4

(Adding my own answer for those who may run into this problem in the future) @Shoko's answer confirmed my hypothesis. You can use 何を with intransitive verbs, and it actually means "why", "how dare you", "what makes you", etc. It usually has some dubious/accusatory tone. You can consider it a special construction. The following ...


4

Given the context: a man was borrowing an umbrella at a station, and was asking a station worker how and when he could return it. どうしますか is absolutely better than 何をしますか, because in this situation, they respectively mean: 明日何をしますか What am I going to do tomorrow? 明日どうしますか What am I going to do with it tomorrow? Incidentally, this is not the most ...


4

Although both sentences could be translated as, "What is X?", a fuller explication reveals the differences. 何【なに】    が   X です  か。 what [SUBJ] X [is] [QUESTION] Grammatically, the "what" is the subject of this sentence -- the 何【なに】 is the word marked with が, the subject particle. So we know that this question is about the 何【なに】, and the "X" ...


4

I think this is a strange mixture of the ~とも/とは限らない construction and the interrogative + とも + ない construction. Although perfectly understandable, I feel this sentence is not well-formed. It should have been either of: あなたの身にも、いつかこのような恐怖が降りかからないとも限りません。 あなたの身にも、いつこのような恐怖が降りかかるとも知れません。 Here are some examples of interrogative + とも + 知れない/分からない from BCCWJ: ...


4

~でも in だれでも should be equated to であっても "even to be", so だれでも = だれであっても = "no matter who (s/he) is". Translating it as "anyone" is indeed a clever way, as it puts stress on that no one is exception. Grammatically, the particle is under the same category with は and such (取り立て助詞 "focus particle"), so here you can take it ...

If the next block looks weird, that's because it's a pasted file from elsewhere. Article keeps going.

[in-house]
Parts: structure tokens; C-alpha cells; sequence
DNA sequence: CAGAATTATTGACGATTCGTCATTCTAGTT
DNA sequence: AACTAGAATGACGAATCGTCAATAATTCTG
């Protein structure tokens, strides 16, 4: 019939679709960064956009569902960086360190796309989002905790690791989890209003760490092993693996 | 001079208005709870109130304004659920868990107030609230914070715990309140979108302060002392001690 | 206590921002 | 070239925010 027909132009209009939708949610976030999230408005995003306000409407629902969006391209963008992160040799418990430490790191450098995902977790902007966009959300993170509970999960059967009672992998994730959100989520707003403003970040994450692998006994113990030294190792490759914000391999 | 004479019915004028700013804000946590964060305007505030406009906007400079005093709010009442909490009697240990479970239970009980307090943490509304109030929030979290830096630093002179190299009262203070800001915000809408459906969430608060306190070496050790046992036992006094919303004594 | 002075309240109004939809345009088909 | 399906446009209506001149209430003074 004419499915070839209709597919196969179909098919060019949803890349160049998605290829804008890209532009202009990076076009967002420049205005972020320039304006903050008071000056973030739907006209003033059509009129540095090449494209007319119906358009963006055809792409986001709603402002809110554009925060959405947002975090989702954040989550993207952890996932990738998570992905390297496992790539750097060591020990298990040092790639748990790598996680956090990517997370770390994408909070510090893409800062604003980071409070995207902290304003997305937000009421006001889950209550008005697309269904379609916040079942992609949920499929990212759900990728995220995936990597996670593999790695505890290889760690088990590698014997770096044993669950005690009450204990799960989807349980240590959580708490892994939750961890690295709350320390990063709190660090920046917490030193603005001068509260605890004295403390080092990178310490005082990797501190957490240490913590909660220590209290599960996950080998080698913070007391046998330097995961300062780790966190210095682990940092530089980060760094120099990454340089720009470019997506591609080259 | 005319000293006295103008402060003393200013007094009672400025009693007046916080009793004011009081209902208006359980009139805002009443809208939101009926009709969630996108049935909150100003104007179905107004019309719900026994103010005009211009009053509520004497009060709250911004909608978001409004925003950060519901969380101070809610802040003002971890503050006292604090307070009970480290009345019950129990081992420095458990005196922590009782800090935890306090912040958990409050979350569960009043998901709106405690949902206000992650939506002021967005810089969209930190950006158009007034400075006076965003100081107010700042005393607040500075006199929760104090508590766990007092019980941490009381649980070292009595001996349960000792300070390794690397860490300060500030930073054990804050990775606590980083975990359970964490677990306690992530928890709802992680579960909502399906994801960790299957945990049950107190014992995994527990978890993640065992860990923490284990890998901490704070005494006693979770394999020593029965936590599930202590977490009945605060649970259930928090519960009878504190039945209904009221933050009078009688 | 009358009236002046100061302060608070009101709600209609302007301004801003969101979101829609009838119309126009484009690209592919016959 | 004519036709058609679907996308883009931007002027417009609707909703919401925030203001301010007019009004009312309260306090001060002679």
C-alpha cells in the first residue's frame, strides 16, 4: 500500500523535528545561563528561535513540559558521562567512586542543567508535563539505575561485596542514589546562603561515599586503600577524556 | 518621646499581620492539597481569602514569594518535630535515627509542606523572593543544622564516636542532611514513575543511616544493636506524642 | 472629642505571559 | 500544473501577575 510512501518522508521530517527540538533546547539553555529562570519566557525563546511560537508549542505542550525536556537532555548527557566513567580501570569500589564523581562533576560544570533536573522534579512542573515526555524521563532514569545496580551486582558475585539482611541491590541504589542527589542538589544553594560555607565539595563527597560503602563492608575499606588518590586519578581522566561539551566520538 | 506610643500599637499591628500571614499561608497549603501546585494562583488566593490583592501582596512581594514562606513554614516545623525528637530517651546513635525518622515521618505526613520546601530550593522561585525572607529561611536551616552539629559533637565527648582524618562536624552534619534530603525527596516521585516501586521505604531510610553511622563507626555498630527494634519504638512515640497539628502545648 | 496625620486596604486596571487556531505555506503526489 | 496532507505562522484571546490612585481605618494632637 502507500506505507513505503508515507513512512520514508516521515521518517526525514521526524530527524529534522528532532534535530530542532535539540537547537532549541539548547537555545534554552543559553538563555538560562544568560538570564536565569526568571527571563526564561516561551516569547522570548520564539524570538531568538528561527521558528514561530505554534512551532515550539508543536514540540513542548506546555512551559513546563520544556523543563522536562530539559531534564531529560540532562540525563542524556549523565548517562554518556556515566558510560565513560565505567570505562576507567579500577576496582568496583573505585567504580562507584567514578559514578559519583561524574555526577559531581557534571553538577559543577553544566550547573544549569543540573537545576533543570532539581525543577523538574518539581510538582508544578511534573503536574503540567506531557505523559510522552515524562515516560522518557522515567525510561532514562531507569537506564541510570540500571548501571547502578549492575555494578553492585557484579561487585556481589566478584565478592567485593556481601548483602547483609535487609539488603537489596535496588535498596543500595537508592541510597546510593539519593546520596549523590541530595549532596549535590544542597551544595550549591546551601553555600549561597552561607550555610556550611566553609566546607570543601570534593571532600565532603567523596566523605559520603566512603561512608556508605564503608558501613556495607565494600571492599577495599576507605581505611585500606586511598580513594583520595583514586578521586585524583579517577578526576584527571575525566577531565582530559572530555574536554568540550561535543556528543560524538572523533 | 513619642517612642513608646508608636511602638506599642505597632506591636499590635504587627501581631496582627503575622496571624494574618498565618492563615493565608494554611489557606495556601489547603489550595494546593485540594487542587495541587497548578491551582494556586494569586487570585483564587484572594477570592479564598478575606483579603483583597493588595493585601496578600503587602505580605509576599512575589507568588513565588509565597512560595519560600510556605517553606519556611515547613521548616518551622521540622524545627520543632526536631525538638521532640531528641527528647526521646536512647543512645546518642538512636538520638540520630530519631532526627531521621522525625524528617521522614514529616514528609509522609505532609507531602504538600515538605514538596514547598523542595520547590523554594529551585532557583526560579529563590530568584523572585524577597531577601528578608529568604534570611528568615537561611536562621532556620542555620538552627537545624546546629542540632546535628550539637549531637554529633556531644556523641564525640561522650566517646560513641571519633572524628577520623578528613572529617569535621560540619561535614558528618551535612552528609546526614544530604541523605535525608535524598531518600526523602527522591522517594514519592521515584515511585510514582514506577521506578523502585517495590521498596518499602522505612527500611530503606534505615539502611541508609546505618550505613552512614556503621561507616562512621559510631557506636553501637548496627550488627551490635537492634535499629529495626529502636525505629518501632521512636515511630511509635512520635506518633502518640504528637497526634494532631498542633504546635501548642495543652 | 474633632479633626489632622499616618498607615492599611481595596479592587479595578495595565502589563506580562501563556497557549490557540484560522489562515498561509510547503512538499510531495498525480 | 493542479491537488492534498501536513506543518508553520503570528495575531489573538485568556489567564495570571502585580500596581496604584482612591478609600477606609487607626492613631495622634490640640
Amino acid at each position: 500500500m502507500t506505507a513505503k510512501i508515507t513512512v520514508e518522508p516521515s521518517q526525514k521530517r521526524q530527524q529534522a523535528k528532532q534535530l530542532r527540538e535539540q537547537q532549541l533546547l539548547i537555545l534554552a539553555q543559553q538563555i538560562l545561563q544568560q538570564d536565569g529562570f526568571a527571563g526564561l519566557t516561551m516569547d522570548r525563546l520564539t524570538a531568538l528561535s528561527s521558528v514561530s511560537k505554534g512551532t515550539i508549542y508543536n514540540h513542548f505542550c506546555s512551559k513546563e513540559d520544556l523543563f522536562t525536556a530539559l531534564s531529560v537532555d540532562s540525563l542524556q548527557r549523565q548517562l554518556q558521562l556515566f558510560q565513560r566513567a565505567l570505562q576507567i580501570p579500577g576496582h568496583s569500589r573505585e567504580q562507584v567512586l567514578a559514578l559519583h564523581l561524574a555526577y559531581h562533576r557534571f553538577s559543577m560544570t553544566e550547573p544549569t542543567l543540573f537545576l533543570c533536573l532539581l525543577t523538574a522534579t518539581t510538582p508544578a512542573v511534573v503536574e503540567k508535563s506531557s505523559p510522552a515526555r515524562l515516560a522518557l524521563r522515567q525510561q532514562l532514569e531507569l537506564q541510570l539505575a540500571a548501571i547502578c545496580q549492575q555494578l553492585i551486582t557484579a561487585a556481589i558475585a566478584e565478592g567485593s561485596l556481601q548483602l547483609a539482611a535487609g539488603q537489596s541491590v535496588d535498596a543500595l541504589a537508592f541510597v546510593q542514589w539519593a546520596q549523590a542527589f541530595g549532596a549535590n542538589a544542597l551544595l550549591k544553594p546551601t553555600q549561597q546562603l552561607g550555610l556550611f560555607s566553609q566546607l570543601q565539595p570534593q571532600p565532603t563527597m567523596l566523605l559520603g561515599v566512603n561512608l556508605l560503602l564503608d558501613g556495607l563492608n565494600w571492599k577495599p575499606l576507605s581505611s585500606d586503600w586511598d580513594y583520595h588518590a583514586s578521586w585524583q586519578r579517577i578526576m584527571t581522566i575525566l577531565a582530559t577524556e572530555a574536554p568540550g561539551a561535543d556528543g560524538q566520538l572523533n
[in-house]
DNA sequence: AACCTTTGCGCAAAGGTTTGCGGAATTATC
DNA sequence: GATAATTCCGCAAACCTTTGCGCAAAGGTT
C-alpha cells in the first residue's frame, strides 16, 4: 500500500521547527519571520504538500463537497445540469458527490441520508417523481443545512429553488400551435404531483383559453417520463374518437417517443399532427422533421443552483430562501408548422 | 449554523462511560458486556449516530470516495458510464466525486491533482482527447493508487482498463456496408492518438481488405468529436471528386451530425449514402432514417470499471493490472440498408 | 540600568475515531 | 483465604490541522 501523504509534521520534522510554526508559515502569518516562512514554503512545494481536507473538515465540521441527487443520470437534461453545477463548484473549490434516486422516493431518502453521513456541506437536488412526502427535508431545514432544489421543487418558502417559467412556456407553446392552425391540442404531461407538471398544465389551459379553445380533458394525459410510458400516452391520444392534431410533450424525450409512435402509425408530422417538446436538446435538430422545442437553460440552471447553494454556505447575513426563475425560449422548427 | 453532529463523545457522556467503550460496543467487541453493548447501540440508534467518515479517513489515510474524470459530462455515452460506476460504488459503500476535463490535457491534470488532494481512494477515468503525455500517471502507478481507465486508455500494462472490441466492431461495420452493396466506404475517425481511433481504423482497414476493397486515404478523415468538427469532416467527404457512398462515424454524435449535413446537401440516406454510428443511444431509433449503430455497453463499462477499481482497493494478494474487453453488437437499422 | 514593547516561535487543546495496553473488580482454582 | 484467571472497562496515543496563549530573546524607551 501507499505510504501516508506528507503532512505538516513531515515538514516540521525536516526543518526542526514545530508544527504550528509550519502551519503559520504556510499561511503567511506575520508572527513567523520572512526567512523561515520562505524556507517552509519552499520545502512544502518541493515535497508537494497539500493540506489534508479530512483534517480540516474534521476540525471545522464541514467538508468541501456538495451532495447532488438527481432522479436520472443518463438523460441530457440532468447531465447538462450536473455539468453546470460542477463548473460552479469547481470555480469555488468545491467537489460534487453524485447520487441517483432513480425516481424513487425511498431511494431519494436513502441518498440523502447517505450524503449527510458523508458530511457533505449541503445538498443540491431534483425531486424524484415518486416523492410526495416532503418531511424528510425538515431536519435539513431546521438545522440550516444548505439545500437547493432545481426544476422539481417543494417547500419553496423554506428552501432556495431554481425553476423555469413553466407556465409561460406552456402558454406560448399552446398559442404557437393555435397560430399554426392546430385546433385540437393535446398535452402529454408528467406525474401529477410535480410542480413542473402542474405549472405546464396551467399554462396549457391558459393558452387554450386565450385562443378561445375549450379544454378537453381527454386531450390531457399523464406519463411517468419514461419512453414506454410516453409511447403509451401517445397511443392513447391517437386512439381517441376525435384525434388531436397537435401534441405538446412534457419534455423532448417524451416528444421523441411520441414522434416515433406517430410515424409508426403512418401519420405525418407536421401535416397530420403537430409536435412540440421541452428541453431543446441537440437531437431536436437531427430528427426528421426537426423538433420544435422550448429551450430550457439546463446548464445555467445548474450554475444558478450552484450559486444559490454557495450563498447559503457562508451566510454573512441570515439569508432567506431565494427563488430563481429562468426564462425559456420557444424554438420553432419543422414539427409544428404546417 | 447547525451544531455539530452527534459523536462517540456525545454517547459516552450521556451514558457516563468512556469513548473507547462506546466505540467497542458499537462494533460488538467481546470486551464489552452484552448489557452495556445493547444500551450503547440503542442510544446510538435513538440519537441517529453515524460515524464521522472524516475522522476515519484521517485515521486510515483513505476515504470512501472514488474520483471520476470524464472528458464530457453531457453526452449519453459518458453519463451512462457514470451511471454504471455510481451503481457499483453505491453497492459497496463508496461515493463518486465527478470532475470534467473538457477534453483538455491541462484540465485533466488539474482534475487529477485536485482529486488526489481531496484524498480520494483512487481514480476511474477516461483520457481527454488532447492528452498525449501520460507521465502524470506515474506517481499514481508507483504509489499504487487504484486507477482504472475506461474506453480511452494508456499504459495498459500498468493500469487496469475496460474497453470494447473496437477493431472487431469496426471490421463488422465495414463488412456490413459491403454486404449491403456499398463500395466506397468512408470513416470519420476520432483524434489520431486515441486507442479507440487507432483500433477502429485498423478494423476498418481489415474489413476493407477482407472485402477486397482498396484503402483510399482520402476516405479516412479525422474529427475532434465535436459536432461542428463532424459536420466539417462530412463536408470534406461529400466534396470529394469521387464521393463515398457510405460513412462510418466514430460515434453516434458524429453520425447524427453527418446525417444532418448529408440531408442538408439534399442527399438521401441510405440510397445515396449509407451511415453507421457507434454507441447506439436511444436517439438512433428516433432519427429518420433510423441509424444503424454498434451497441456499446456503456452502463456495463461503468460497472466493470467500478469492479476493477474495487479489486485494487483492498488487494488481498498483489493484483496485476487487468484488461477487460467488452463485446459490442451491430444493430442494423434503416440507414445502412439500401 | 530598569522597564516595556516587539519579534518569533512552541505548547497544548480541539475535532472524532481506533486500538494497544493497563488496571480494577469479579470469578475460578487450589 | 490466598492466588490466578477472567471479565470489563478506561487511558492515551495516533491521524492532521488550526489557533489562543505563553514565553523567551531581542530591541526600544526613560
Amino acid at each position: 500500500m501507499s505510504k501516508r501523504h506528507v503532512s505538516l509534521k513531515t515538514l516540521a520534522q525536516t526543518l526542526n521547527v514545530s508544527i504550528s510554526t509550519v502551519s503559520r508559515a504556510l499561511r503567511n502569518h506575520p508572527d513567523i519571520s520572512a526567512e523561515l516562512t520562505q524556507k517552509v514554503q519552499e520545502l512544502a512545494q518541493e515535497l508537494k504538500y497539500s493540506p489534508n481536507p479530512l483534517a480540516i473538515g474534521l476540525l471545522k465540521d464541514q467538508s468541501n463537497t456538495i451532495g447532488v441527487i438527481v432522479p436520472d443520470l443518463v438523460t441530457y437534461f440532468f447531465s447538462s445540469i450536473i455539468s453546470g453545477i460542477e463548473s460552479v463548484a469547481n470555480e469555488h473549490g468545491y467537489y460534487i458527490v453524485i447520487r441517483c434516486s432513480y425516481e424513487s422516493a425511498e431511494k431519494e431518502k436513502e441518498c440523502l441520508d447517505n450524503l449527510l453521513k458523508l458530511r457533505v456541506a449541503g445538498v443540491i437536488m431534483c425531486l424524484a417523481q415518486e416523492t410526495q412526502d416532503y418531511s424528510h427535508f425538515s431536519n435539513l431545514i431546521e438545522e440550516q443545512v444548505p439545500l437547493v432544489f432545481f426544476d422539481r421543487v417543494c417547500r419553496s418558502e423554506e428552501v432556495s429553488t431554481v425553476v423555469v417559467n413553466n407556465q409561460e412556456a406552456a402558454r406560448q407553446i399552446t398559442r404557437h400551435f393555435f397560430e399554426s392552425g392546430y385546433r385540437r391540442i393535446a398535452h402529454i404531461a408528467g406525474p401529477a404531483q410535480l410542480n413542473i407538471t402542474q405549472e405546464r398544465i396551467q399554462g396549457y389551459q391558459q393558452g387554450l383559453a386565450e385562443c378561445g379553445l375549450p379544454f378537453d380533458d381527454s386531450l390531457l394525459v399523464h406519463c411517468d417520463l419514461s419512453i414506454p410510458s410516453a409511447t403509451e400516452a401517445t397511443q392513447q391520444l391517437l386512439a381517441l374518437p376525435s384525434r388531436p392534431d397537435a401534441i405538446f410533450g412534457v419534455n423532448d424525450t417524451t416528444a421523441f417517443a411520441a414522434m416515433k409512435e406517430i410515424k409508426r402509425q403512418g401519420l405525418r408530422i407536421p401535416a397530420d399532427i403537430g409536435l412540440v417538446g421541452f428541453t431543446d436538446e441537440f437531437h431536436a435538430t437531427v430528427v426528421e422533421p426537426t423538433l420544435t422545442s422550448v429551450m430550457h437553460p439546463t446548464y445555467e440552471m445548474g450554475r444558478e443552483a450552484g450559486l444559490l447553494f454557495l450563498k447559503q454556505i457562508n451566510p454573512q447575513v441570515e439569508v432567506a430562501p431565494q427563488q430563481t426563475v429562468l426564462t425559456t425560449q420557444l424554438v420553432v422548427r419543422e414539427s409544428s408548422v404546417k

4

They indeed seem to contradict each other. However, the rules described in the preceding pages should not be taken too literally. The book itself offers the following caveat in p286. 本来「のだ」が必要とされる文で「のだ」が使われないことがあります。この場合、「のだ」を使っても問題はないので、学習者は「「のだ」が不要になることもある」ということを知っていれば十分です。 As for the examples you copied from p287, the authors probably needed a few ...


3

I think you are comparing the wrong things. As you pointed out, どんな危険 is indeed a question. But どんな危険も no longer has anything to do with a question. Explaining the usage of も is really difficult as it carries a lot of nuance. The basic explanation (that you will find in most textbooks) is of course that も is used to list different things and group them ...


3

どなた is much more polite and should mostly be used to ask a person directly who they are. だれ can be used when asking someone about someone else indirectly, but would be very rude to ask someone directly(to the point of being insulting or starting a fight).


3

元気 means "fine" and お before 元気 describes politeness (to the listener = "you"). です is "be" and か makes it a question. You may notice that there is no subject, but it can be inferred to be "you", because it is a question. Therefore お元気ですか literally means "Are you fine?" By removing か, it might become "You are fine." but resulting お元気です is not natural, as ...


3

I'm Japanese. I try to help you. (My English is not good,so i explain briefly.) 何 is used when choices aren't shown. どれ is used when choices are shown. But,何 can be used when choices are shown. (1)何 English A:I will go shopping. Do you need anything? B:Then,buy some apples for me. Japanese A:買い物に行ってくるね。何か要る? B:じゃあリンゴを買ってきて。 (2)どれ English A:I'm back. I ...